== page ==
What does Faber say about Jesus and the controllers of society?

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kmj23 eNotes educator| Certified Educator

During a conversation with Montag, Faber makes an important comment about the role of Jesus in society:

Christ is one of the 'family' now. I often wonder if God recognizes His own son the way we've dressed him up, or is it dressed him down? He's a regular peppermint stick now, all sugar-crystal and saccharine when he isn't making veiled references to certain commercial products that every worshipper absolutely needs.

In other words, in Faber and Montag's society, the controllers of society have hijacked the image of Jesus to suit their own agenda. They have removed his association with morality and ethics and transformed him into a member of the "family," a figure of mindless entertainment who is projected on to parlour walls across the country, for women like Mildred to talk and listen to.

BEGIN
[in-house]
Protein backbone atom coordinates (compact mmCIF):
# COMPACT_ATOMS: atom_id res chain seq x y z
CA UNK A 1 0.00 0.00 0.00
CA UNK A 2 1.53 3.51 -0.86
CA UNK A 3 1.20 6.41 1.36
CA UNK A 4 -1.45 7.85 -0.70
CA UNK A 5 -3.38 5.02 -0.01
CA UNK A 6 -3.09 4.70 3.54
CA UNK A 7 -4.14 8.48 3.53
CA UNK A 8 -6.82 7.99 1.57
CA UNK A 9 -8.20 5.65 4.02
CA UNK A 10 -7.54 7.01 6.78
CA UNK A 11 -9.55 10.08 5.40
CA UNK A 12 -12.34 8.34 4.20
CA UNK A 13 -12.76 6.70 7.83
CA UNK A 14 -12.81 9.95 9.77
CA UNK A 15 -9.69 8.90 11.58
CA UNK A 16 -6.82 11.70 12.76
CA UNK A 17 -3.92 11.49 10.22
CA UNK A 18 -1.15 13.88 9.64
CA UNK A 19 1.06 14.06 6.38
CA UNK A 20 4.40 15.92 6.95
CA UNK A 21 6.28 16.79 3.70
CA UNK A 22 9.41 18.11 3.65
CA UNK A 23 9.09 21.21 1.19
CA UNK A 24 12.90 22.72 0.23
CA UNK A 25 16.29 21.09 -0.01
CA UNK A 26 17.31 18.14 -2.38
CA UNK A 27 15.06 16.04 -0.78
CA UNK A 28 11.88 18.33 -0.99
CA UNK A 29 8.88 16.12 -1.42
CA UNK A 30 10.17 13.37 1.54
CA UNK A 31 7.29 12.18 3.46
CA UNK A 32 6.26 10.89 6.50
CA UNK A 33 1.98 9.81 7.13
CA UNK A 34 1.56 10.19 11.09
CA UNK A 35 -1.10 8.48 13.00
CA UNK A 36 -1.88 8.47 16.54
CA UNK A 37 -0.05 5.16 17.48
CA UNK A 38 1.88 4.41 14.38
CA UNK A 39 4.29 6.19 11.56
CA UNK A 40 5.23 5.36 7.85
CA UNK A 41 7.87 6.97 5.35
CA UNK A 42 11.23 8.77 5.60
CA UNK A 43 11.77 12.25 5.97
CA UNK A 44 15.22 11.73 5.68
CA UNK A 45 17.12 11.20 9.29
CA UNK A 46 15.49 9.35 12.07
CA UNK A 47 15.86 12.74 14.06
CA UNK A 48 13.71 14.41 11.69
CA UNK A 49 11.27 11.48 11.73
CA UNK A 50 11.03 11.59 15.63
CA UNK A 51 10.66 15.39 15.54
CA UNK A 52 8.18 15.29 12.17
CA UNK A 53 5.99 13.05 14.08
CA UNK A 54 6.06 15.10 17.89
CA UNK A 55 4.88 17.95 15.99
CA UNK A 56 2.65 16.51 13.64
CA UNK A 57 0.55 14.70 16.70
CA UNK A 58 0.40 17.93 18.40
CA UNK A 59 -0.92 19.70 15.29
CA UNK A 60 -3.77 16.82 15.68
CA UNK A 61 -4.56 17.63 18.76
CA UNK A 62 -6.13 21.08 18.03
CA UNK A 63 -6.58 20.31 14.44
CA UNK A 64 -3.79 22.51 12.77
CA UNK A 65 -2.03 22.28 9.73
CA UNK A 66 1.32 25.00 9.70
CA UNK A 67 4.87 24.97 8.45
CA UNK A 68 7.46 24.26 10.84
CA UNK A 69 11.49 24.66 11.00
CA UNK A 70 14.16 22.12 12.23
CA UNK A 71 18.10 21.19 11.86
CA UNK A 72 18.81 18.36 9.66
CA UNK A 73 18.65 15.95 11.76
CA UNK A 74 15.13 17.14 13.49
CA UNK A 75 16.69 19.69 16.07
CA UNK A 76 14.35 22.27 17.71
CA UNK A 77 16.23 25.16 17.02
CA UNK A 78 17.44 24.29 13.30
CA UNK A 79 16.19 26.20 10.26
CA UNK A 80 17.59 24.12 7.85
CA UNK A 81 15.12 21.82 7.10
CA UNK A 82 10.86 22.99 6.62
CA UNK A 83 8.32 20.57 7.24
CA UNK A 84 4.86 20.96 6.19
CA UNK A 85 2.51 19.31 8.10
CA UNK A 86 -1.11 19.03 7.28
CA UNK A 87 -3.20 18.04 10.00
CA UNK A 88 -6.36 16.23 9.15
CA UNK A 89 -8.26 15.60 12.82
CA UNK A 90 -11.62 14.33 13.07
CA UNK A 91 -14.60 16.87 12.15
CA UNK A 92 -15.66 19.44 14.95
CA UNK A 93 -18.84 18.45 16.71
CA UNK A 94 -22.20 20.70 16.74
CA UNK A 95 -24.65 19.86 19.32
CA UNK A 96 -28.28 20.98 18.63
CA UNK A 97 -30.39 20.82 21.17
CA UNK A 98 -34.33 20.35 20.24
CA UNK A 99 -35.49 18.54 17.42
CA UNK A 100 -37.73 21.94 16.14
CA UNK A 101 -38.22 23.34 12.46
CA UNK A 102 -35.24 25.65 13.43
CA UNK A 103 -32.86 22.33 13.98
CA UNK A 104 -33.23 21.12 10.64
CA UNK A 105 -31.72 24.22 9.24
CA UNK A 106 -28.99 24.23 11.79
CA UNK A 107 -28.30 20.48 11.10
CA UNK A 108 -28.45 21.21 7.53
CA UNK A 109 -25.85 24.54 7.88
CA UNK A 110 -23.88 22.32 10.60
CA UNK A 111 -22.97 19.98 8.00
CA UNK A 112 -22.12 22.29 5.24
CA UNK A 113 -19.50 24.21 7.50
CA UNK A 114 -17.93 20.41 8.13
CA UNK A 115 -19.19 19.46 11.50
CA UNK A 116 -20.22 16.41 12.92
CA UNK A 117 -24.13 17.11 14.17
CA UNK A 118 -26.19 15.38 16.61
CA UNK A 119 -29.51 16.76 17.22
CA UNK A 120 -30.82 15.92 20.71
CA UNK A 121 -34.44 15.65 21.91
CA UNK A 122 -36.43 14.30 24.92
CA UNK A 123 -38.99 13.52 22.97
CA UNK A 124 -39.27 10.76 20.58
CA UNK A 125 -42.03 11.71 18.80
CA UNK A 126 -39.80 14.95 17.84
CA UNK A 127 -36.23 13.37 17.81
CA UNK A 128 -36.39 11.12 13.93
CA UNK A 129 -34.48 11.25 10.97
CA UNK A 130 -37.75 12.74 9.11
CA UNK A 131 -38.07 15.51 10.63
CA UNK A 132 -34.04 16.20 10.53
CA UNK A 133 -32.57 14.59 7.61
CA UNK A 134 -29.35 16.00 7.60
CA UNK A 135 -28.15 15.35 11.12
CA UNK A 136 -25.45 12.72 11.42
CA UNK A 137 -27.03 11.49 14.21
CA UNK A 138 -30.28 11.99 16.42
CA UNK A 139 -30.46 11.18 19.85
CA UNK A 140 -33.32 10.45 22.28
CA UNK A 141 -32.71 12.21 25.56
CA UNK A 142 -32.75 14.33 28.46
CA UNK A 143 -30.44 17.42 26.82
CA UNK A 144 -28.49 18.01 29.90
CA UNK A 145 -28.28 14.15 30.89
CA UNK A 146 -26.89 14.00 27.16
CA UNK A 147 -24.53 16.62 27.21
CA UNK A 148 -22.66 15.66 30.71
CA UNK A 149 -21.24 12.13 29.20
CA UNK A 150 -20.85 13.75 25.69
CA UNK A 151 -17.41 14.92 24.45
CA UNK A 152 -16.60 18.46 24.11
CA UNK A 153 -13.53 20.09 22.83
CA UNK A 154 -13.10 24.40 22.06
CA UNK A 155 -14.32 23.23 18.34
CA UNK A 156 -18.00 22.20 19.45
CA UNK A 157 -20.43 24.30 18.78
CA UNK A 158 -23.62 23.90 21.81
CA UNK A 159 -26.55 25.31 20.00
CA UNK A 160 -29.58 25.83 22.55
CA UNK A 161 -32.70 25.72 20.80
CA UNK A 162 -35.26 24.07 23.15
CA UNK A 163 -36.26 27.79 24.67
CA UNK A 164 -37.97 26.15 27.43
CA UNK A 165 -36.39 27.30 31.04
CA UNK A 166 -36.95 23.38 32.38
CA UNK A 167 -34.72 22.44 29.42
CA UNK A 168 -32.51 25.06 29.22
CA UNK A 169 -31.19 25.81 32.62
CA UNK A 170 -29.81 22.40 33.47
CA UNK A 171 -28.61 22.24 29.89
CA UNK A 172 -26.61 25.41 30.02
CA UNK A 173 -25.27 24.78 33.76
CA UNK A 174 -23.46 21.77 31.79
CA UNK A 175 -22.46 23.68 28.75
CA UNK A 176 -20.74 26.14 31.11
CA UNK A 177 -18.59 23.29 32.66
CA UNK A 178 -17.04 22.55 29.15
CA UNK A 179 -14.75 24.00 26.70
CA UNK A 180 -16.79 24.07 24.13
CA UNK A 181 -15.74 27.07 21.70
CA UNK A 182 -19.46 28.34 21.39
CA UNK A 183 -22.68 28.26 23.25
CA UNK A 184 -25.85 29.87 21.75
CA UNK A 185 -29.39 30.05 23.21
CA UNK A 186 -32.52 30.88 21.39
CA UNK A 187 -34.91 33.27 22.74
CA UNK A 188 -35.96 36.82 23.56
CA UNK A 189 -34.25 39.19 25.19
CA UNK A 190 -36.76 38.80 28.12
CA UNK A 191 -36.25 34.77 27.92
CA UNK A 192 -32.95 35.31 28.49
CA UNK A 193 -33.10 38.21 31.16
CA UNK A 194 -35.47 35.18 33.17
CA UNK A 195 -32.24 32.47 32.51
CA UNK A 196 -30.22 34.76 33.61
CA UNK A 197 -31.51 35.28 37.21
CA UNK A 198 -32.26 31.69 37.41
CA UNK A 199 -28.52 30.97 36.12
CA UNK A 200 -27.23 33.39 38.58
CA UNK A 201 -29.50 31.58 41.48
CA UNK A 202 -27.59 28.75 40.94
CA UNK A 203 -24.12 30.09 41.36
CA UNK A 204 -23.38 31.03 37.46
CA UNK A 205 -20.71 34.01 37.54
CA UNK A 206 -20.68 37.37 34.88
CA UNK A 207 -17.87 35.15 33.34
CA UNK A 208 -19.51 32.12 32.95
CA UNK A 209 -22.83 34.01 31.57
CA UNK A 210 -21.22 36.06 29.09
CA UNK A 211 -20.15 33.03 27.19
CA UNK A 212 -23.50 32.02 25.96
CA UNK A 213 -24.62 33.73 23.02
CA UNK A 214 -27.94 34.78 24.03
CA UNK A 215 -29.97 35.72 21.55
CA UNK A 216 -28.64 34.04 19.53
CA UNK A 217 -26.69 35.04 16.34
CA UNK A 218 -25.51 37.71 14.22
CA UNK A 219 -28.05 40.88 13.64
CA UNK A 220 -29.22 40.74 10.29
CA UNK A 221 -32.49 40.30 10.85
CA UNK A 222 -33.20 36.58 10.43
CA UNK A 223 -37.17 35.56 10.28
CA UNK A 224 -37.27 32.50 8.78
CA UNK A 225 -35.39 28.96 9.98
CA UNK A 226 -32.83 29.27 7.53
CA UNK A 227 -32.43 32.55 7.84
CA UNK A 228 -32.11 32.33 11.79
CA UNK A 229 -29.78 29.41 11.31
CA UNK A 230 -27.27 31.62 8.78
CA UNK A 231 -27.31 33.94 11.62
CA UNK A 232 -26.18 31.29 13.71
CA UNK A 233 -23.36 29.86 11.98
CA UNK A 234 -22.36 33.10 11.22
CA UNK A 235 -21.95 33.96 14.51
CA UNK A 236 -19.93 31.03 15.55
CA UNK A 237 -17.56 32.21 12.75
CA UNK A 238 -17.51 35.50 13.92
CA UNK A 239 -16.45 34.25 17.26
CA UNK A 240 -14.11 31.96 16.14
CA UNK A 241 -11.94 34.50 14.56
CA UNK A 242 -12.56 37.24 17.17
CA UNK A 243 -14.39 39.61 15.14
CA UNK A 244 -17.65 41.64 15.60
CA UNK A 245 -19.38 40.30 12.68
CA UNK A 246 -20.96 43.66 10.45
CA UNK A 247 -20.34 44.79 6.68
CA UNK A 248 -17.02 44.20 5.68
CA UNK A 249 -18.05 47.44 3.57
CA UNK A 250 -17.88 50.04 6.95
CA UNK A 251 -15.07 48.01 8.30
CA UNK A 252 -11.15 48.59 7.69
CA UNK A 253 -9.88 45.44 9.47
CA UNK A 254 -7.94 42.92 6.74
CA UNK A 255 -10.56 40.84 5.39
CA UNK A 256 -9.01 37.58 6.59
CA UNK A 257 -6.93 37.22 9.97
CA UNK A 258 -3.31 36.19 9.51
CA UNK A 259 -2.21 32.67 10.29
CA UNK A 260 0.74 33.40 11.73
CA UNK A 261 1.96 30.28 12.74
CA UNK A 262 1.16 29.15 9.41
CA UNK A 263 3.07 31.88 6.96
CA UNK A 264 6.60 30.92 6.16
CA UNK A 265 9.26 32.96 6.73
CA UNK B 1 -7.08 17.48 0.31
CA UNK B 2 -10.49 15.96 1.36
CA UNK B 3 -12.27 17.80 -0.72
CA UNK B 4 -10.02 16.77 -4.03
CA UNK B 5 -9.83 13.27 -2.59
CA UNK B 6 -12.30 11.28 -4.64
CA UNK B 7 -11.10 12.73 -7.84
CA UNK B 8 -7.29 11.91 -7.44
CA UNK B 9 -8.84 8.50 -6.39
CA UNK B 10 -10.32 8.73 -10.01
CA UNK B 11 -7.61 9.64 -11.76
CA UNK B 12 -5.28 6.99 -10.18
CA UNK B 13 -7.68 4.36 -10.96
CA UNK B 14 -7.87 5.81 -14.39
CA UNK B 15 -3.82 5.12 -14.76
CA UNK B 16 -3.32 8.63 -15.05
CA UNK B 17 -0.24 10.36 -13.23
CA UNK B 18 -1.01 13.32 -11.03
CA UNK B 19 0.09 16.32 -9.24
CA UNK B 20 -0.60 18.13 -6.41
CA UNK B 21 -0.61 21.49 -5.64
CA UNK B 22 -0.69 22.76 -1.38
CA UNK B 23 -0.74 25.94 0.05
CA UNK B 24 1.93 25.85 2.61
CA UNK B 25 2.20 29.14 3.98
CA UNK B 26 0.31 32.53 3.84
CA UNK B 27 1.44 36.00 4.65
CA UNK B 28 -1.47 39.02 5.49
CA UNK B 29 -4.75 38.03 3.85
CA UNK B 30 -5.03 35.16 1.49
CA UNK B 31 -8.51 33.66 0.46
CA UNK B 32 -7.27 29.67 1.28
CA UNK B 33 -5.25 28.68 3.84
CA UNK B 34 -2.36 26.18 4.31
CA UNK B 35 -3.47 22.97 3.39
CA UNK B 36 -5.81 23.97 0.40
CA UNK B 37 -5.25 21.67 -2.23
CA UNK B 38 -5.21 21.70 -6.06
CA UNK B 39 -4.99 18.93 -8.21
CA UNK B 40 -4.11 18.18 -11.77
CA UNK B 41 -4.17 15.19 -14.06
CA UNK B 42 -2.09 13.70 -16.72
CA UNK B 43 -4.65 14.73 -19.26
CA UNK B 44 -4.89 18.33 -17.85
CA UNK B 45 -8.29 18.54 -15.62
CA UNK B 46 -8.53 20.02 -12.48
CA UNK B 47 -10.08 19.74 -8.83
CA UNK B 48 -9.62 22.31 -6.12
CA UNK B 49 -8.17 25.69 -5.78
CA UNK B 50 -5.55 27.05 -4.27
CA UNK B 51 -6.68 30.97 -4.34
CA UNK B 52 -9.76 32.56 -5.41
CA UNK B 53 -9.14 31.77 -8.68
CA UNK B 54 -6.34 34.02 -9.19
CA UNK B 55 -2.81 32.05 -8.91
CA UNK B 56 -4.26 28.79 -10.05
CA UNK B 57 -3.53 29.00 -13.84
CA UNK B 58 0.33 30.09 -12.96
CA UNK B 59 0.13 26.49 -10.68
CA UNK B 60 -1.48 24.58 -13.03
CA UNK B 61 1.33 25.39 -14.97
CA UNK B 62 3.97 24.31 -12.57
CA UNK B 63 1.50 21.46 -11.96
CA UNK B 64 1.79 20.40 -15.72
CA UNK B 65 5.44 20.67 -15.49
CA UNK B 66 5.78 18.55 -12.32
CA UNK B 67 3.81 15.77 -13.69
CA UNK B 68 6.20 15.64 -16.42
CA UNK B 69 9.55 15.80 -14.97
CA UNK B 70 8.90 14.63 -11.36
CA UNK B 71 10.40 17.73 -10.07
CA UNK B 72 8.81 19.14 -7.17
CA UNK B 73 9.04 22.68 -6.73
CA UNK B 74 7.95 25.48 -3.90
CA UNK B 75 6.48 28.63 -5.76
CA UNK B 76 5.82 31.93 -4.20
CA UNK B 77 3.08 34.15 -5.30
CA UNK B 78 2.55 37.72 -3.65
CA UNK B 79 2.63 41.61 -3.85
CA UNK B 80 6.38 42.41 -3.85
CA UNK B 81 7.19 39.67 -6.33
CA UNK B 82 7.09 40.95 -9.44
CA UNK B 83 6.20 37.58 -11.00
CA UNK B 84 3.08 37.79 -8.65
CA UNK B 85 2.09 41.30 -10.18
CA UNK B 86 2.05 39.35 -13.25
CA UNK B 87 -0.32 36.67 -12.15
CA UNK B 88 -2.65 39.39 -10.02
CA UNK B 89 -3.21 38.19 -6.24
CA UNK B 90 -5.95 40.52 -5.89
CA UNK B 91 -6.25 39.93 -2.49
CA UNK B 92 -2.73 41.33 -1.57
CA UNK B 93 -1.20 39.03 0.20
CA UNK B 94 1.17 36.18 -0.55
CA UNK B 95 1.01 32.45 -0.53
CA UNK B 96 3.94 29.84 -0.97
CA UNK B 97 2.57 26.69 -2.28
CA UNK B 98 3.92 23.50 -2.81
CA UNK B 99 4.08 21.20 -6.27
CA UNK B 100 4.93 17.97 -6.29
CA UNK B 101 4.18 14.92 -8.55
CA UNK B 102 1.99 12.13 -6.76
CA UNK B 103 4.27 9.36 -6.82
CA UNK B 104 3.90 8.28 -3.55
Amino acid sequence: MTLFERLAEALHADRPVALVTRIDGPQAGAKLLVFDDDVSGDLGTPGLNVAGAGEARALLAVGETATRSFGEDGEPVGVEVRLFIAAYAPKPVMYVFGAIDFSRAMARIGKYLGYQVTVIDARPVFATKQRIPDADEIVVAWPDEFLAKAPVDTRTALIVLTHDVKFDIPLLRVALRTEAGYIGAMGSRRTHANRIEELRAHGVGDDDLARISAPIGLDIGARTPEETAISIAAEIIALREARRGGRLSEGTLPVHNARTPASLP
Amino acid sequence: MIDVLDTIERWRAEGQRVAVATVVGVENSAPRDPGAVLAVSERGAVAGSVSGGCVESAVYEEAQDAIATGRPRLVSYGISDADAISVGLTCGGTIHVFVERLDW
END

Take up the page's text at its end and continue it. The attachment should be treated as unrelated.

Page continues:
In doing this, Jesus is no longer recognisable ("I often wonder if God recognizes his own son") to those who remember life before the burning of the books. Gone are the true stories of Jesus, replaced with messages invented by the controllers to make him "sugar-crystal" and "saccharine," instead of human and flawed. These messages, devised by the controllers, lead people to buy things they don't really need and focus on entertainment, instead of asking deeper questions of themselves and society.

By doing this, the controllers have also cleverly eradicated the association between Jesus and the Bible. If people think that Jesus is one of the "family," they will be less inclined to want to read the original stories of his life in the Bible and, over time, will completely forget this book ever existed.

Read the study guide:
Fahrenheit 451

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